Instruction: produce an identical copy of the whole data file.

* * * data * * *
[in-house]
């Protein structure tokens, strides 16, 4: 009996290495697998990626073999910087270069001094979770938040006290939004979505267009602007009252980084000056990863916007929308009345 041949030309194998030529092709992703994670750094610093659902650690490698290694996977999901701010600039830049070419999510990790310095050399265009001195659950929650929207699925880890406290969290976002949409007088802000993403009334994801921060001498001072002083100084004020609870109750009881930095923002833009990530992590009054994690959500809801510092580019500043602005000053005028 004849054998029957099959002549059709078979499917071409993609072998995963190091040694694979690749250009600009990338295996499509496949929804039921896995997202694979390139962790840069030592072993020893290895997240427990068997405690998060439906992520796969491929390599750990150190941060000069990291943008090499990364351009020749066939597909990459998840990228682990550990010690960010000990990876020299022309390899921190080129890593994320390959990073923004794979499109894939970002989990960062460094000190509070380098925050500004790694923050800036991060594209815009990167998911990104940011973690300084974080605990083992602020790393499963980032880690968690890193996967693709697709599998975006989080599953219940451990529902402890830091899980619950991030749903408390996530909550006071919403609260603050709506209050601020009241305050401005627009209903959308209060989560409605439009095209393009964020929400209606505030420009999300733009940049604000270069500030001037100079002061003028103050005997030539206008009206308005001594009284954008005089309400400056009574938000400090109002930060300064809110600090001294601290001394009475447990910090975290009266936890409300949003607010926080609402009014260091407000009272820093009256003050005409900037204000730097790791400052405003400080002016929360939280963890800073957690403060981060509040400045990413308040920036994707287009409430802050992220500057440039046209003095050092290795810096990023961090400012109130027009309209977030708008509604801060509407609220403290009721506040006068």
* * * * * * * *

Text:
[in-house]
């Protein structure tokens, strides 16, 4: 009996290495697998990626073999910087270069001094979770938040006290939004979505267009602007009252980084000056990863916007929308009345 041949030309194998030529092709992703994670750094610093659902650690490698290694996977999901701010600039830049070419999510990790310095050399265009001195659950929650929207699925880890406290969290976002949409007088802000993403009334994801921060001498001072002083100084004020609870109750009881930095923002833009990530992590009054994690959500809801510092580019500043602005000053005028 004849054998029957099959002549059709078979499917071409993609072998995963190091040694694979690749250009600009990338295996499509496949929804039921896995997202694979390139962790840069030592072993020893290895997240427990068997405690998060439906992520796969491929390599750990150190941060000069990291943008090499990364351009020749066939597909990459998840990228682990550990010690960010000990990876020299022309390899921190080129890593994320390959990073923004794979499109894939970002989990960062460094000190509070380098925050500004790694923050800036991060594209815009990167998911990104940011973690300084974080605990083992602020790393499963980032880690968690890193996967693709697709599998975006989080599953219940451990529902402890830091899980619950991030749903408390996530909550006071919403609260603050709506209050601020009241305050401005627009209903959308209060989560409605439009095209393009964020929400209606505030420009999300733009940049604000270069500030001037100079002061003028103050005997030539206008009206308005001594009284954008005089309400400056009574938000400090109002930060300064809110600090001294601290001394009475447990910090975290009266936890409300949003607010926080609402009014260091407000009272820093009256003050005409900037204000730097790791400052405003400080002016929360939280963890800073957690403060981060509040400045990413308040920036994707287009409430802050992220500057440039046209003095050092290795810096990023961090400012109130027009309209977030708008509604801060509407609220403290009721506040006068």